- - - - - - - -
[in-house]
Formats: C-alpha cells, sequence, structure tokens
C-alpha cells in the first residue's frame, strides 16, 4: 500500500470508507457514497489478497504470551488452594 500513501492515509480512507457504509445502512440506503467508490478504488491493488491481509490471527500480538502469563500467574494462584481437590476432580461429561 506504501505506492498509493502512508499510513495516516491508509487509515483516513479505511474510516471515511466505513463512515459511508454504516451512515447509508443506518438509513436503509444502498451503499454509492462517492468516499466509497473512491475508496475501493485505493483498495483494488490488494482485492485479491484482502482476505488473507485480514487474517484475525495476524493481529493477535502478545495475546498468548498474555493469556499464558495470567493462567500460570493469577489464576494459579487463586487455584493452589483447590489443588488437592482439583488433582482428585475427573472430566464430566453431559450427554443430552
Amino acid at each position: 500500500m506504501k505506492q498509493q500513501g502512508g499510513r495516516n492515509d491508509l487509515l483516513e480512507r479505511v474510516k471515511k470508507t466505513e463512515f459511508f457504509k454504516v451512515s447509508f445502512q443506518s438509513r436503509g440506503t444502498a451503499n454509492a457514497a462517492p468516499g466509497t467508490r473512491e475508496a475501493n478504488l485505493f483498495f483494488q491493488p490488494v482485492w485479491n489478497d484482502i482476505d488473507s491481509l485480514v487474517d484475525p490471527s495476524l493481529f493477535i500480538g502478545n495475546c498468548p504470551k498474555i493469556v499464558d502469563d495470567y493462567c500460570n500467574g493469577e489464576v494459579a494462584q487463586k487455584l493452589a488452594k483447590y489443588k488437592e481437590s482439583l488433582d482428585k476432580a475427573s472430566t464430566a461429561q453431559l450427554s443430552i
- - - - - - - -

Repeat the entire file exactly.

[in-house]
Formats: C-alpha cells, sequence, structure tokens
C-alpha cells in the first residue's frame, strides 16, 4: 500500500470508507457514497489478497504470551488452594 500513501492515509480512507457504509445502512440506503467508490478504488491493488491481509490471527500480538502469563500467574494462584481437590476432580461429561 506504501505506492498509493502512508499510513495516516491508509487509515483516513479505511474510516471515511466505513463512515459511508454504516451512515447509508443506518438509513436503509444502498451503499454509492462517492468516499466509497473512491475508496475501493485505493483498495483494488490488494482485492485479491484482502482476505488473507485480514487474517484475525495476524493481529493477535502478545495475546498468548498474555493469556499464558495470567493462567500460570493469577489464576494459579487463586487455584493452589483447590489443588488437592482439583488433582482428585475427573472430566464430566453431559450427554443430552
Amino acid at each position: 500500500m506504501k505506492q498509493q500513501g502512508g499510513r495516516n492515509d491508509l487509515l483516513e480512507r479505511v474510516k471515511k470508507t466505513e463512515f459511508f457504509k454504516v451512515s447509508f445502512q443506518s438509513r436503509g440506503t444502498a451503499n454509492a457514497a462517492p468516499g466509497t467508490r473512491e475508496a475501493n478504488l485505493f483498495f483494488q491493488p490488494v482485492w485479491n489478497d484482502i482476505d488473507s491481509l485480514v487474517d484475525p490471527s495476524l493481529f493477535i500480538g502478545n495475546c498468548p504470551k498474555i493469556v499464558d502469563d495470567y493462567c500460570n500467574g493469577e489464576v494459579a494462584q487463586k487455584l493452589a488452594k483447590y489443588k488437592e481437590s482439583l488433582d482428585k476432580a475427573s472430566t464430566a461429561q453431559l450427554s443430552i